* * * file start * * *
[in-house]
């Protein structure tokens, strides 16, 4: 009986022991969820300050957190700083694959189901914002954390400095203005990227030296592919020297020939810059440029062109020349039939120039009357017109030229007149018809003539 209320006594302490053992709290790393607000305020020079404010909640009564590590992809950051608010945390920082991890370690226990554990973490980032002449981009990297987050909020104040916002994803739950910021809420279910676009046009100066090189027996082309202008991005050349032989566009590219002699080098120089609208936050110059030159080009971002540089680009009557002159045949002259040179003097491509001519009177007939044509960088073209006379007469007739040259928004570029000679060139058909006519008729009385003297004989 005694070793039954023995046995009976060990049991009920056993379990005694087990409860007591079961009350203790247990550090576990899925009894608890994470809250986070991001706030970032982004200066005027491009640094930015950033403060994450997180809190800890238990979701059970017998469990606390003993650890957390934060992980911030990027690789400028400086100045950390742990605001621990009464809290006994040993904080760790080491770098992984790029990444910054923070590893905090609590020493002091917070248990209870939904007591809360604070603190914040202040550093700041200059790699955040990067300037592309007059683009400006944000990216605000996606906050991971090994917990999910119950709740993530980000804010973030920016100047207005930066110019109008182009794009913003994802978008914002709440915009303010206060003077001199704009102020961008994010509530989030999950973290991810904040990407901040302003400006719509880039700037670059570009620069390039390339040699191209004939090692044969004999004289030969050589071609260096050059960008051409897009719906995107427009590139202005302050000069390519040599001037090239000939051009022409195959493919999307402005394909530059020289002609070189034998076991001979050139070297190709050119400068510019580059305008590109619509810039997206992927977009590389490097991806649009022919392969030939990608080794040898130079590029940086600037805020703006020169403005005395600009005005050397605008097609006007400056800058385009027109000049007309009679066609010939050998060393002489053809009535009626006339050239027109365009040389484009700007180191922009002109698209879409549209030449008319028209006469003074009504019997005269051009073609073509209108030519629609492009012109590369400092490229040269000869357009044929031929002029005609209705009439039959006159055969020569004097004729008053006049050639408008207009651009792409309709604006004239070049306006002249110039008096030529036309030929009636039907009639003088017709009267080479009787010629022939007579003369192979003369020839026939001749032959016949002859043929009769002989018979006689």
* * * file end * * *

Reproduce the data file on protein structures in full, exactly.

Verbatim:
[in-house]
């Protein structure tokens, strides 16, 4: 009986022991969820300050957190700083694959189901914002954390400095203005990227030296592919020297020939810059440029062109020349039939120039009357017109030229007149018809003539 209320006594302490053992709290790393607000305020020079404010909640009564590590992809950051608010945390920082991890370690226990554990973490980032002449981009990297987050909020104040916002994803739950910021809420279910676009046009100066090189027996082309202008991005050349032989566009590219002699080098120089609208936050110059030159080009971002540089680009009557002159045949002259040179003097491509001519009177007939044509960088073209006379007469007739040259928004570029000679060139058909006519008729009385003297004989 005694070793039954023995046995009976060990049991009920056993379990005694087990409860007591079961009350203790247990550090576990899925009894608890994470809250986070991001706030970032982004200066005027491009640094930015950033403060994450997180809190800890238990979701059970017998469990606390003993650890957390934060992980911030990027690789400028400086100045950390742990605001621990009464809290006994040993904080760790080491770098992984790029990444910054923070590893905090609590020493002091917070248990209870939904007591809360604070603190914040202040550093700041200059790699955040990067300037592309007059683009400006944000990216605000996606906050991971090994917990999910119950709740993530980000804010973030920016100047207005930066110019109008182009794009913003994802978008914002709440915009303010206060003077001199704009102020961008994010509530989030999950973290991810904040990407901040302003400006719509880039700037670059570009620069390039390339040699191209004939090692044969004999004289030969050589071609260096050059960008051409897009719906995107427009590139202005302050000069390519040599001037090239000939051009022409195959493919999307402005394909530059020289002609070189034998076991001979050139070297190709050119400068510019580059305008590109619509810039997206992927977009590389490097991806649009022919392969030939990608080794040898130079590029940086600037805020703006020169403005005395600009005005050397605008097609006007400056800058385009027109000049007309009679066609010939050998060393002489053809009535009626006339050239027109365009040389484009700007180191922009002109698209879409549209030449008319028209006469003074009504019997005269051009073609073509209108030519629609492009012109590369400092490229040269000869357009044929031929002029005609209705009439039959006159055969020569004097004729008053006049050639408008207009651009792409309709604006004239070049306006002249110039008096030529036309030929009636039907009639003088017709009267080479009787010629022939007579003369192979003369020839026939001749032959016949002859043929009769002989018979006689």